To Jock, the time had been a rest from the victory which had cost him so dear, and though the wounds still smarted, there had been nothing to call them into action; and he had fortified himself against the inevitable reminders he should meet with in London. He had been studying with all his might for the preliminary examination, and eagerness in so congenial a pursuit was rapidly growing on him, while conversations with Mr. Ogilvie had been equally pleasant to both, for the ex-schoolmaster thoroughly enjoyed hearing of the scientific world, and the young man was heartily glad of the higher light he was able to shed on his studies, and for being shown how to prevent the spiritual world from being obscured by the physical, and to deal with the difficulties that his brother’s materialism had raised for him. He had never lost, and trusted never to lose, hold of his anchor in the Rock; but he had not always known how to answer when called on to prove its existence and trace the cable. Thus the winter at St. Cradocke’s had been very valuable to him personally, and he had been willing to make return for the kindness for which he felt so grateful, by letting the Vicar employ him in the night-schools, lectures, and parish diversions-all in short for which a genial and sensible young layman is invaluable, when he can be caught.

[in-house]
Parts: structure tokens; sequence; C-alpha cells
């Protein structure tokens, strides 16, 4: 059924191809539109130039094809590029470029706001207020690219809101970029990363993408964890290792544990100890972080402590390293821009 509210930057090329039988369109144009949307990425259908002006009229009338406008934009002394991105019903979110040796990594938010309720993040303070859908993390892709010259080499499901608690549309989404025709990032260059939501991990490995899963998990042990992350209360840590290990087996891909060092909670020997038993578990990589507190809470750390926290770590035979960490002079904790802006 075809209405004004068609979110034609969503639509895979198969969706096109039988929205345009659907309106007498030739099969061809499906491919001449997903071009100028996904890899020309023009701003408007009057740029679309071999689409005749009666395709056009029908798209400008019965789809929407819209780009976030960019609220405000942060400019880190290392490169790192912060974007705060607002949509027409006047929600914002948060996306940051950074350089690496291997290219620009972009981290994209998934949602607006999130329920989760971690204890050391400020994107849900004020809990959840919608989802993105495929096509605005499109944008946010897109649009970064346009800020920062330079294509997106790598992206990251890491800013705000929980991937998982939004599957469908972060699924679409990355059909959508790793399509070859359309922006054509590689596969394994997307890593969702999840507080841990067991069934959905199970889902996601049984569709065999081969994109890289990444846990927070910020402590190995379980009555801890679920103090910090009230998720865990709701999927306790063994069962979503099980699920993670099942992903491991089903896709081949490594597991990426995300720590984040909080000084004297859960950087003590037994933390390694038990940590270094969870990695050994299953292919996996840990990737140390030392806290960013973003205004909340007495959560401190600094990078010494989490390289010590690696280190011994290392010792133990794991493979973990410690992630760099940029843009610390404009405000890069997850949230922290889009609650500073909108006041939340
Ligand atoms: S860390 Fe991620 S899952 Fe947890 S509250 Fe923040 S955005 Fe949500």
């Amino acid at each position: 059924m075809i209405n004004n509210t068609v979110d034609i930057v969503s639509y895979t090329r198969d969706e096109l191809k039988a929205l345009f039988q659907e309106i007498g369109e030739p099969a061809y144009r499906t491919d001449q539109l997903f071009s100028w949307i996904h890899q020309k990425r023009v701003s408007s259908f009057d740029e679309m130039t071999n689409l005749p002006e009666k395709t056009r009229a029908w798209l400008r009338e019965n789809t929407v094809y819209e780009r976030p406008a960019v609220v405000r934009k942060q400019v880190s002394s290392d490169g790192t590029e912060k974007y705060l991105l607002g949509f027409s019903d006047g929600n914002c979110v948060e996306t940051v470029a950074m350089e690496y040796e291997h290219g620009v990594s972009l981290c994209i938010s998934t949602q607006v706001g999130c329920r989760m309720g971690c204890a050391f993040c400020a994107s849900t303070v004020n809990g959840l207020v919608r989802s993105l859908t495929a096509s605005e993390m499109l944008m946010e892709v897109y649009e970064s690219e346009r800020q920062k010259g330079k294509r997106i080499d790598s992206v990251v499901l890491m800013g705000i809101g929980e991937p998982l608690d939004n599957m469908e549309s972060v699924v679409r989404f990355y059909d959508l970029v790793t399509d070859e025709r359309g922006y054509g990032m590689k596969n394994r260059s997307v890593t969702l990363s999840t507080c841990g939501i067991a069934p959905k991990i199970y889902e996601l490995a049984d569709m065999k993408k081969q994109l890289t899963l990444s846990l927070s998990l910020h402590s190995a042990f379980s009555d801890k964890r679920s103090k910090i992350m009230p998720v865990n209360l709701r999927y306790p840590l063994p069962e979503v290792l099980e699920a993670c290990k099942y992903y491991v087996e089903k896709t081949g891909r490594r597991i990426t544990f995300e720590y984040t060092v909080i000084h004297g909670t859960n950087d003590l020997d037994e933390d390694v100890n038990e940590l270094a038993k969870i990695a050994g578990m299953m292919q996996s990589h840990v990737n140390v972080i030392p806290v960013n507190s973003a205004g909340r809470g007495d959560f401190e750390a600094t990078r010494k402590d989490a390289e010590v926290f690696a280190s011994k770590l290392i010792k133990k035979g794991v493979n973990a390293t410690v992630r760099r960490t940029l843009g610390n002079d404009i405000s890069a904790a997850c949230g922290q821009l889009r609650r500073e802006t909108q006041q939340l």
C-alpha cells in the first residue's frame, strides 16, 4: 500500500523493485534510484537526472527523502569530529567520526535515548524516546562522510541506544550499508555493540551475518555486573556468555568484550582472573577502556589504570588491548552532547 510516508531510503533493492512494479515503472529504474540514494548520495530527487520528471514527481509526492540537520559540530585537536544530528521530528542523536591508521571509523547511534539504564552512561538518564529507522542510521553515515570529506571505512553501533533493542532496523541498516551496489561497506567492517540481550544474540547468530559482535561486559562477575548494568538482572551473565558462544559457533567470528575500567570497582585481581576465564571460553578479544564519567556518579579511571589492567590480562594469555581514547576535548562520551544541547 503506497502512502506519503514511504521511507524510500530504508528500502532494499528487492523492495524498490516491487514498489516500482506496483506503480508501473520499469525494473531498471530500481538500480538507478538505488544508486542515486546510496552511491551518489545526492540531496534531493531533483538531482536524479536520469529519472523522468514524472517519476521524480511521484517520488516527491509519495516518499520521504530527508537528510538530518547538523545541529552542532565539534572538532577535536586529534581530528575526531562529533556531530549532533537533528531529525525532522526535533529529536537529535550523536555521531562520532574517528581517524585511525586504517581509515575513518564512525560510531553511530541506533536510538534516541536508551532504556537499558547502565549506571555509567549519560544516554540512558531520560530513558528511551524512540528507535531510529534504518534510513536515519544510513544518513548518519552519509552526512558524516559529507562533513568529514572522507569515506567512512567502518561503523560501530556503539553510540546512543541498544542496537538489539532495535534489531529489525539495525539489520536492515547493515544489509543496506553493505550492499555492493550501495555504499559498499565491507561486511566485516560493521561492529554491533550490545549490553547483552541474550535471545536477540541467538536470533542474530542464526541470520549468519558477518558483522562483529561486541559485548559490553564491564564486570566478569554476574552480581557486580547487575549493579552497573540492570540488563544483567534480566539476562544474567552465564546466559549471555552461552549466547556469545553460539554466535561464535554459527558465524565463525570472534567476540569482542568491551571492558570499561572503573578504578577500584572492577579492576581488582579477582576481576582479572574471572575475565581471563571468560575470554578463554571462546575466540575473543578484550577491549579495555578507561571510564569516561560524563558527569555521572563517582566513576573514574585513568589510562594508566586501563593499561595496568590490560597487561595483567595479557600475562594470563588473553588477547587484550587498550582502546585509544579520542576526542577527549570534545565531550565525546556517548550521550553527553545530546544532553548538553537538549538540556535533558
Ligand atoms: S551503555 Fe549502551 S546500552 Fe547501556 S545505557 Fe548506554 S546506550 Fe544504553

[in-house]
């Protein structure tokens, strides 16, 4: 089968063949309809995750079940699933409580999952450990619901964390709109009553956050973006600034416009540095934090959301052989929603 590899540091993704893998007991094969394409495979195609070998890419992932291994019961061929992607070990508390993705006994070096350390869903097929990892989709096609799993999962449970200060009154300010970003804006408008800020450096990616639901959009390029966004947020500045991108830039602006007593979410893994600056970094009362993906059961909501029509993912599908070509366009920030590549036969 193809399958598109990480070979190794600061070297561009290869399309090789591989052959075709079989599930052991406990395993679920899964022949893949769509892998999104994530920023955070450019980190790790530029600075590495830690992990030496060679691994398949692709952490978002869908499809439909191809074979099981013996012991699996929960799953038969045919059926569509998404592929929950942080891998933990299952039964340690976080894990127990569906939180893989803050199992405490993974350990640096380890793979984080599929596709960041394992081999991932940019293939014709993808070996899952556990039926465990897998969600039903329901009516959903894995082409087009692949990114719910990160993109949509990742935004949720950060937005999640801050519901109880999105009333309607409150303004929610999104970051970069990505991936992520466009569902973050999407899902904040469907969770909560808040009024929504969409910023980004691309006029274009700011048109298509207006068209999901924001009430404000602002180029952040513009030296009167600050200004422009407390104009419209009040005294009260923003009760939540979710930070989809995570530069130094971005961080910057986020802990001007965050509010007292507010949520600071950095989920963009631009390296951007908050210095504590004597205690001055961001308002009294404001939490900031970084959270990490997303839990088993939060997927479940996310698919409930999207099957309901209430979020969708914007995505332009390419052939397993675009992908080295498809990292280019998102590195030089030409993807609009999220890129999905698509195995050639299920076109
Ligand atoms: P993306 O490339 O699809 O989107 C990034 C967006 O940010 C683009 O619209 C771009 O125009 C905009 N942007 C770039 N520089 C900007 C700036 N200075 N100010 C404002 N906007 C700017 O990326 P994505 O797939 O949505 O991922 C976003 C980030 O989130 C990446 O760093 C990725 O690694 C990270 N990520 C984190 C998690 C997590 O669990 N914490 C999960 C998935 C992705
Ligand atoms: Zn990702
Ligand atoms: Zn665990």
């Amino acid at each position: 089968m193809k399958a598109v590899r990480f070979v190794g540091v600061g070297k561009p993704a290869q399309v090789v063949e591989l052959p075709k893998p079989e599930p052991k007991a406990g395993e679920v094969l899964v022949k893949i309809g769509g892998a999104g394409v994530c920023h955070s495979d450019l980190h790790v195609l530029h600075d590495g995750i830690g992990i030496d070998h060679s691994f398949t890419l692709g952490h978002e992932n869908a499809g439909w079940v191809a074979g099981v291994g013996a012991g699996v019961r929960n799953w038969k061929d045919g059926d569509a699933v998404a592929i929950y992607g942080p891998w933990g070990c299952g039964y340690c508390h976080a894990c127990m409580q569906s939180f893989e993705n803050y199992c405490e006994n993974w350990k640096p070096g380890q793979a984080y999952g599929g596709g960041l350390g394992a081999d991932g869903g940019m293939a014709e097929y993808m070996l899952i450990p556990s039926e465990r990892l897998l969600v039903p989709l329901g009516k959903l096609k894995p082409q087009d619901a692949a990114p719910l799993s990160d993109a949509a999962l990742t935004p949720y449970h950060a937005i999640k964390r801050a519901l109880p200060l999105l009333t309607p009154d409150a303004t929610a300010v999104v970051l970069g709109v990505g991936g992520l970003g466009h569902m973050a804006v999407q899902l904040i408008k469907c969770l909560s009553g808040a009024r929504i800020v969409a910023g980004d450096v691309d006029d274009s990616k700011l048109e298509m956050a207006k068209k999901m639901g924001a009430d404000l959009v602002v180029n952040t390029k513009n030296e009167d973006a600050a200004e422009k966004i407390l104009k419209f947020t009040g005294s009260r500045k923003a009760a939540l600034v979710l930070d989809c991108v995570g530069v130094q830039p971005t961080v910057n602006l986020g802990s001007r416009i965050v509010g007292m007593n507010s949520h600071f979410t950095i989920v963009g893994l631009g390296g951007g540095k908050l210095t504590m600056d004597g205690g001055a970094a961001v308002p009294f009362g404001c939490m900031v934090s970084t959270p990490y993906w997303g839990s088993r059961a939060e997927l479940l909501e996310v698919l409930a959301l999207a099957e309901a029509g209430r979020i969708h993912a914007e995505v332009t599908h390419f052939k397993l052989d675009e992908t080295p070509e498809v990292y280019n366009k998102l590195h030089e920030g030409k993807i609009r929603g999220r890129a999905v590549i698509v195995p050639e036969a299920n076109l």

And for their mother herself, she had been sheltered from agitation, and had gathered strength and calmness, though with her habitual want of self-consciousness she hardly knew it, and what she thanked her old friend for was what he had done for her sons, especially Armine. “He and I shall be grateful to you all the rest of our lives,” she said, with her bright eyes glistening.
David Ogilvie, in his deep, silent, life-long romance, felt that precious guerdons sometimes are won at an age which the young suppose to be past all feeling-guerdons the more precious and pure because unconnected with personal hopes or schemes. He still knew Caroline to be as entirely Joseph Brownlow’s own as when he had first perceived it, ten years ago, but all that was regretful jealousy was gone. His idealisation of her had raised and moulded his life, and now that she had grown into the reality of that ideal, he was content with the sunshine she had brought, and the joy of having done her a real service, little as she guessed at the devoted homage that prompted it.
CHAPTER XXXIV. BLIGHTED BEINGS.
Allen-a-Dale has no faggot for burning,
Allen-a-Dale has no farrow for turning,
Allen-a-Dale has no fleece for the spinning,
Yet Allen-a-Dale has red gold for the winning.